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ERIC Number: EJ1064873
Record Type: Journal
Publication Date: 2015-May
Pages: 8
Abstractor: ERIC
ISSN: ISSN-1072-0839
How Do They Grow?
Chan, Helen Hsu
Mathematics Teaching in the Middle School, v20 n9 p548-555 May 2015
Students' experiences with pattern blocks begin as early as preschool. At that time, they begin to develop an understanding of repetition by alternating the colored shapes to create AB, AAB, or ABC patterns. They experiment with area and symmetry by covering polygonal spaces using the fewest (or the greatest) number of pattern blocks possible or by creating symmetrical designs. Elementary school students use these same manipulatives to learn basic fractional relationships. As they mature mathematically, students may construct pattern block "protractors" to explore angle measurement. These lesson ideas are just some of the many possibilities that can illustrate the versatility of the colorful polygons in the elementary grades. However, as students progress through the middle school years and beyond, their mathematical experiences are less likely to cross paths with pattern blocks as the popularity and functionality of these manipulatives dwindle. The activities described in this article introduce a more advanced application for pattern blocks because they require students to examine sets of geometric patterns in concert rather than in isolation. Before working on these activities, students had previously explored growing square tile patterns in Core Connections (Dietiker 2013), toothpick patterns in MathLinks (Goldstein et al. 2013), and used multiple representations to show solutions. Still, the idea that these various representations are interrelated was not evident to all learners, so one of the author's goals for the lesson described here was to help students make those connections. A bibliography is included.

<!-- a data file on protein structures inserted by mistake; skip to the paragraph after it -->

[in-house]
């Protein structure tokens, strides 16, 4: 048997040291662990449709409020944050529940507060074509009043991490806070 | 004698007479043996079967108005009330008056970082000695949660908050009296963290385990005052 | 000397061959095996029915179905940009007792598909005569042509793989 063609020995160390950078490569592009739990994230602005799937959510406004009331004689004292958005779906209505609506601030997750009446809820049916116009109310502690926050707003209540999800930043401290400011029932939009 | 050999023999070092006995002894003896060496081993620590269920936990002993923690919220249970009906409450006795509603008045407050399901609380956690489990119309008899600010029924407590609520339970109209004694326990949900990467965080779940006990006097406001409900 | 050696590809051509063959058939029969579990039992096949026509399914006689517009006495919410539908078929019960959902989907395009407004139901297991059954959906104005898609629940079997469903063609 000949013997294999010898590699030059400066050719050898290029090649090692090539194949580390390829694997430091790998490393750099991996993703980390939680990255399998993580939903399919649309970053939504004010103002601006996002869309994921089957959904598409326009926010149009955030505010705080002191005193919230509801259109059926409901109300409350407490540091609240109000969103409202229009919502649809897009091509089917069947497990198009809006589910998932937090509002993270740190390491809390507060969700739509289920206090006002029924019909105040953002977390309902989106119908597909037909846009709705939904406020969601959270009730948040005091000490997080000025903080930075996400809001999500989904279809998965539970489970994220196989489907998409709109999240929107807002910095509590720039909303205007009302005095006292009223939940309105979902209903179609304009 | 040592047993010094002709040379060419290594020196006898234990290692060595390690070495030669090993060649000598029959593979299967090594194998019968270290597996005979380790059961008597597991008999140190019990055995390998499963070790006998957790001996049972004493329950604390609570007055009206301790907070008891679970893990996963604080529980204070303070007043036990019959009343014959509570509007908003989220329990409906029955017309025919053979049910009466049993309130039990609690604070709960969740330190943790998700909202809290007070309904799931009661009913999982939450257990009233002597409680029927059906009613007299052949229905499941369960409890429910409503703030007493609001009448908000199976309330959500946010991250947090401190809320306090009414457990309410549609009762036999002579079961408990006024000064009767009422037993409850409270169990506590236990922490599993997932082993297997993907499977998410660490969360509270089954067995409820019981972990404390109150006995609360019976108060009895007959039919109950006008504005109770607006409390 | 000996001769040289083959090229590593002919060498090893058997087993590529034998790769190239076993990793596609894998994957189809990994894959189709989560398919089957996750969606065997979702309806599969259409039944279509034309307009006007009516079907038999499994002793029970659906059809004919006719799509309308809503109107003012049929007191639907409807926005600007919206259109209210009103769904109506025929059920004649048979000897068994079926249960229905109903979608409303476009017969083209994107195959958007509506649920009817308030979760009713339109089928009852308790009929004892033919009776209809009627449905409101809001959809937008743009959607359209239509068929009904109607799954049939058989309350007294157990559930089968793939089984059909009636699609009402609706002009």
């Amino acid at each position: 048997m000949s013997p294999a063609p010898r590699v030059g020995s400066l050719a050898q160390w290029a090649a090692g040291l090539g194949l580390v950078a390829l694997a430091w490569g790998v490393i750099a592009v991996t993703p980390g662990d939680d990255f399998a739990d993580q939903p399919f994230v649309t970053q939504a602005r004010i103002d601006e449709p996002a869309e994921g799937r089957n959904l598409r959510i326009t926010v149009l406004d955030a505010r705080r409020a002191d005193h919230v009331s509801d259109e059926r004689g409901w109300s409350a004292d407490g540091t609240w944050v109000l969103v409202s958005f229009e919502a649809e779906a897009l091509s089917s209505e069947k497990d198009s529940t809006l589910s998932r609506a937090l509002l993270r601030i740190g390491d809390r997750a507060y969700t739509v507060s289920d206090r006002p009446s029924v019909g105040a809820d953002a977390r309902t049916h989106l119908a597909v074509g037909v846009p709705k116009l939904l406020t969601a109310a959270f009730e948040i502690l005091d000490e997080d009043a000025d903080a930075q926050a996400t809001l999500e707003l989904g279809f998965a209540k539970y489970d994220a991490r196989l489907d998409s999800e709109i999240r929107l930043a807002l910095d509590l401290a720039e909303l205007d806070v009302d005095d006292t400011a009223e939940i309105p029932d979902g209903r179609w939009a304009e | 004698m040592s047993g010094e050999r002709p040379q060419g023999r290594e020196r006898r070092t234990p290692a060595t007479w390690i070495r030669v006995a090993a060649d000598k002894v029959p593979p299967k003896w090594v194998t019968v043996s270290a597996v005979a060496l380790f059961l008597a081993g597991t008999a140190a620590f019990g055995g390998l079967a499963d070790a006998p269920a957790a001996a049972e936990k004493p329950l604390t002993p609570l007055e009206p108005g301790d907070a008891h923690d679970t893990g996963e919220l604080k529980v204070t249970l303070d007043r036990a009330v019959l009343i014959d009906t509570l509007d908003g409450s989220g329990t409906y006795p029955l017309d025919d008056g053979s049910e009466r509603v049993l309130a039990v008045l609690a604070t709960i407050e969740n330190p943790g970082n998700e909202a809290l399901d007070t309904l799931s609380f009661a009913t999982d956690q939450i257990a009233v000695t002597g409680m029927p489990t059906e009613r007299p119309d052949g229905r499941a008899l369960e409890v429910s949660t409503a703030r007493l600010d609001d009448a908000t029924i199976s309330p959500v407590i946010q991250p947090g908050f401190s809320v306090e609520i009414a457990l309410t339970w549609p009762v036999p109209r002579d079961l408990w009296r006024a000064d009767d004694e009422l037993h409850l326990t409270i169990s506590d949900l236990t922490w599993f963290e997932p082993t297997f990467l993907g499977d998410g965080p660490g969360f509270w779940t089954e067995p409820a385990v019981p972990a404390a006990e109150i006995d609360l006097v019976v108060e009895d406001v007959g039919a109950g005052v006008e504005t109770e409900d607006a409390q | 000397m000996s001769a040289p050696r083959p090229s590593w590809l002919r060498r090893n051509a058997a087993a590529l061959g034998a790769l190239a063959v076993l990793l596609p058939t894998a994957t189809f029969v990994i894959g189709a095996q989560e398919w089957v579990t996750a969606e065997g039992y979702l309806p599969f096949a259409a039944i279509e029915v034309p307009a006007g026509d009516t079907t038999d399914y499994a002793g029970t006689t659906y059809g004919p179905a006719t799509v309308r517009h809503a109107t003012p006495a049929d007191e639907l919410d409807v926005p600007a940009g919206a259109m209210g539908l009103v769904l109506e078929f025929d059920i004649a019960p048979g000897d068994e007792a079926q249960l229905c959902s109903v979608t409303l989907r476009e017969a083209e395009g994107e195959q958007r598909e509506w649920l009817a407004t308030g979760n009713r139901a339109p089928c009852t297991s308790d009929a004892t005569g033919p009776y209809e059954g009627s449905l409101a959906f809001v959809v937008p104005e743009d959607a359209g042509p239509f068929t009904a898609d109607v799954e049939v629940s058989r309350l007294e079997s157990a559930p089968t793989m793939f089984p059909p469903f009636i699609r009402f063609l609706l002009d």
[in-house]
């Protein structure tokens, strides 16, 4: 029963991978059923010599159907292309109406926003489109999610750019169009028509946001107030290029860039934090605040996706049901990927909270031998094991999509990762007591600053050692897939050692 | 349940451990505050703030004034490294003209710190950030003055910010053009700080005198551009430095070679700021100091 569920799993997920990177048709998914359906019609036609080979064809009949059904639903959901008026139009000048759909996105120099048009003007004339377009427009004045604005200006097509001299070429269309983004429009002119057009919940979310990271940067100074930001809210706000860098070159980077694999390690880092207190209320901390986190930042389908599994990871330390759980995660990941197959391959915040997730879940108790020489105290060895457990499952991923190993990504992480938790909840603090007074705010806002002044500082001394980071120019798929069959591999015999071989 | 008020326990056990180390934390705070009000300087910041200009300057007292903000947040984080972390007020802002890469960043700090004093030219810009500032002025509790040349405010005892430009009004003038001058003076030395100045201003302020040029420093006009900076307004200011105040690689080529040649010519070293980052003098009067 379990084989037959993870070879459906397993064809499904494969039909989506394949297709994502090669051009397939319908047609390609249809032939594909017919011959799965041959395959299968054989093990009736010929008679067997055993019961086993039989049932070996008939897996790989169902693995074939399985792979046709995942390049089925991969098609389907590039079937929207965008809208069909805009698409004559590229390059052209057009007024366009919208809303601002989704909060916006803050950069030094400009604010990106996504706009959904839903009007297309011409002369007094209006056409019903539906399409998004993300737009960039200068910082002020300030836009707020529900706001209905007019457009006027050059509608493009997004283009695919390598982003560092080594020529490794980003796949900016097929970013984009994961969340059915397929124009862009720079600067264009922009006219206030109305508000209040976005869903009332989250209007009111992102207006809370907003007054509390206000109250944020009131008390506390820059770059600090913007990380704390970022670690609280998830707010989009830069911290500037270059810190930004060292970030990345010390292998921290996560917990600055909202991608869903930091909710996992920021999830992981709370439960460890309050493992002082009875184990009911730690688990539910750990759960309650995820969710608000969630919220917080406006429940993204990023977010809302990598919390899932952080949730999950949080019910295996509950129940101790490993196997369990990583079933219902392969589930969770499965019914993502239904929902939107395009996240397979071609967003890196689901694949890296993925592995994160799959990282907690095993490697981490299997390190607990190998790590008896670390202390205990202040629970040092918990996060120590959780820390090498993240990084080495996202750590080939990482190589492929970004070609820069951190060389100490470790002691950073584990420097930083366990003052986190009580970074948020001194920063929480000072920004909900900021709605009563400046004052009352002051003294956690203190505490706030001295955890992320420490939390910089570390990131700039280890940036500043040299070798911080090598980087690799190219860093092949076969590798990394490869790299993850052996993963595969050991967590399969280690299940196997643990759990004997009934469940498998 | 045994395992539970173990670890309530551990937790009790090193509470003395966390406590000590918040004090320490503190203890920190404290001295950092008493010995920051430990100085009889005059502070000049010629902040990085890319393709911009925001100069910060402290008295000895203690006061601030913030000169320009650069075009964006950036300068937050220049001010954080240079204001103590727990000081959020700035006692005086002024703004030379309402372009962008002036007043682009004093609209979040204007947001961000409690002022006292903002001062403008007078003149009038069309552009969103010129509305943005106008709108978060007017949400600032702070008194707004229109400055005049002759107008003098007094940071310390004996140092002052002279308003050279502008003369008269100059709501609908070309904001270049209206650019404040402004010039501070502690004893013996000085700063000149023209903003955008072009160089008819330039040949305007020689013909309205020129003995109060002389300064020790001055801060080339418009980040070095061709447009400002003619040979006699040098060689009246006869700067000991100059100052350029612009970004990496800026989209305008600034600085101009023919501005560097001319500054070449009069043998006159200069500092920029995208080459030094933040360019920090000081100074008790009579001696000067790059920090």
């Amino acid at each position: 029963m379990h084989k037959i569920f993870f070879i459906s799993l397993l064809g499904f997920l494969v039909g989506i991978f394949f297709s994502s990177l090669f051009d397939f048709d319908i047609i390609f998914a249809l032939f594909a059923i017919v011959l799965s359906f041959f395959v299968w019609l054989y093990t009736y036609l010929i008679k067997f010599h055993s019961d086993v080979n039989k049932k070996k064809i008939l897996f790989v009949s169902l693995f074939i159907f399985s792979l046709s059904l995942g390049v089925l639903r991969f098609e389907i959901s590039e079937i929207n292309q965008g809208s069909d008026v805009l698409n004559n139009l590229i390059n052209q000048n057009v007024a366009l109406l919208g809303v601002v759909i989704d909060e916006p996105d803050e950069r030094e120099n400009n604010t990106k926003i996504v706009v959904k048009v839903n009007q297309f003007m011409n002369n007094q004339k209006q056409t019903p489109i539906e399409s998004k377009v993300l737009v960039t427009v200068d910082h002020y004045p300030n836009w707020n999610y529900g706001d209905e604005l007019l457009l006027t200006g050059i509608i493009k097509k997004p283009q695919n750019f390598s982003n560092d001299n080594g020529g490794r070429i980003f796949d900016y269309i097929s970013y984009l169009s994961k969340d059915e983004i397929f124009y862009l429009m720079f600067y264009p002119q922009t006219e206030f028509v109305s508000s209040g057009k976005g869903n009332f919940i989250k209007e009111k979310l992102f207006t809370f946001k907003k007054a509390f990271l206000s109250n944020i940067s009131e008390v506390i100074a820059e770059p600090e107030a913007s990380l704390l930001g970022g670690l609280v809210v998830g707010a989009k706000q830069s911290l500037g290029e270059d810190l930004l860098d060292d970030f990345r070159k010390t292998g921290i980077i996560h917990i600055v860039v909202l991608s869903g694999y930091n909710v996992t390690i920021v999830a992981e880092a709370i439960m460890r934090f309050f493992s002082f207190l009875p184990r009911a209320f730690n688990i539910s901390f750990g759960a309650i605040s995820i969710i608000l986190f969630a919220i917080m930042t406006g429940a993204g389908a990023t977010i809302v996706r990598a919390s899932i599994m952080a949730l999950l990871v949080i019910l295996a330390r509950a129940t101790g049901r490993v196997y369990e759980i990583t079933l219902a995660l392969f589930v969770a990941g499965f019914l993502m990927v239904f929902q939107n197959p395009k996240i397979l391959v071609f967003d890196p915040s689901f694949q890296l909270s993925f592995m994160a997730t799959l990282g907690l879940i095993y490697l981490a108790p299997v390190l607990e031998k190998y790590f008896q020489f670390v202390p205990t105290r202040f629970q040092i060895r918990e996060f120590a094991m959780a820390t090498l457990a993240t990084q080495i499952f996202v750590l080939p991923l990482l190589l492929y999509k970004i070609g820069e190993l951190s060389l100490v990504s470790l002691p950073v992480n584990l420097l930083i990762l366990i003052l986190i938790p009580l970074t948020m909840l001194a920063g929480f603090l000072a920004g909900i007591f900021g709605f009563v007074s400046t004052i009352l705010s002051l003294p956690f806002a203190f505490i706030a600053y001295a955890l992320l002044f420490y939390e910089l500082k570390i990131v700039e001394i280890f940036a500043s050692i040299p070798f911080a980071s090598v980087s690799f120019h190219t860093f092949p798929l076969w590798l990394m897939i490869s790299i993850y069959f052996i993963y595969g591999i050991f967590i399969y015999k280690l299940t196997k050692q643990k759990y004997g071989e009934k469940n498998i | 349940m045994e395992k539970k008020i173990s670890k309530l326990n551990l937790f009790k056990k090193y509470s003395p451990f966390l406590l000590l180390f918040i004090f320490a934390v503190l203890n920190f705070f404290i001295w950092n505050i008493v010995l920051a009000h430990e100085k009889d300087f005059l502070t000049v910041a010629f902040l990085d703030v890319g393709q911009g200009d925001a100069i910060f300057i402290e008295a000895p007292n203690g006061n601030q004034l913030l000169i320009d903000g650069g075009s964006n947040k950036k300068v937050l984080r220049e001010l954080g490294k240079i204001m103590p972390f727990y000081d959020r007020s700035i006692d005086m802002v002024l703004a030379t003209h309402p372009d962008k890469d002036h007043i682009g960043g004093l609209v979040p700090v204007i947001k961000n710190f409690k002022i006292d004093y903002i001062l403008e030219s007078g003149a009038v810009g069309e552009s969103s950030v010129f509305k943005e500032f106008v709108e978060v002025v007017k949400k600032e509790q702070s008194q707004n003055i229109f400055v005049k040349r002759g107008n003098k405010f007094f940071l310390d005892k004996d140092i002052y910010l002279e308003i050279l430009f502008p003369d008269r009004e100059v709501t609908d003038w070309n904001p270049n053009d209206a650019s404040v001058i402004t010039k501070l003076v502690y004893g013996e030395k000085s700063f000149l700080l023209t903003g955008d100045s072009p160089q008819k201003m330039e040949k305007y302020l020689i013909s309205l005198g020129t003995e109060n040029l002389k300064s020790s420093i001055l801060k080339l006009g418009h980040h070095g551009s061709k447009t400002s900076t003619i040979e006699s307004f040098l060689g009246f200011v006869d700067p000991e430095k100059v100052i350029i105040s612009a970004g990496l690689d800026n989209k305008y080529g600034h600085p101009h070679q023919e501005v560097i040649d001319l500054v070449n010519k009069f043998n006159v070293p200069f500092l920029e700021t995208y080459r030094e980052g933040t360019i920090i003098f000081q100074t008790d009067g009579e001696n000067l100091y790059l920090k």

National Council of Teachers of Mathematics. 1906 Association Drive, Reston, VA 20191-1502. Tel: 800-235-7566; Tel: 703-620-3702; Fax: 703-476-2970; e-mail:; Web site:
Publication Type: Journal Articles; Reports - Descriptive
Education Level: Elementary Education; Middle Schools; Secondary Education; Junior High Schools
Audience: N/A
Language: English
Sponsor: N/A
Authoring Institution: N/A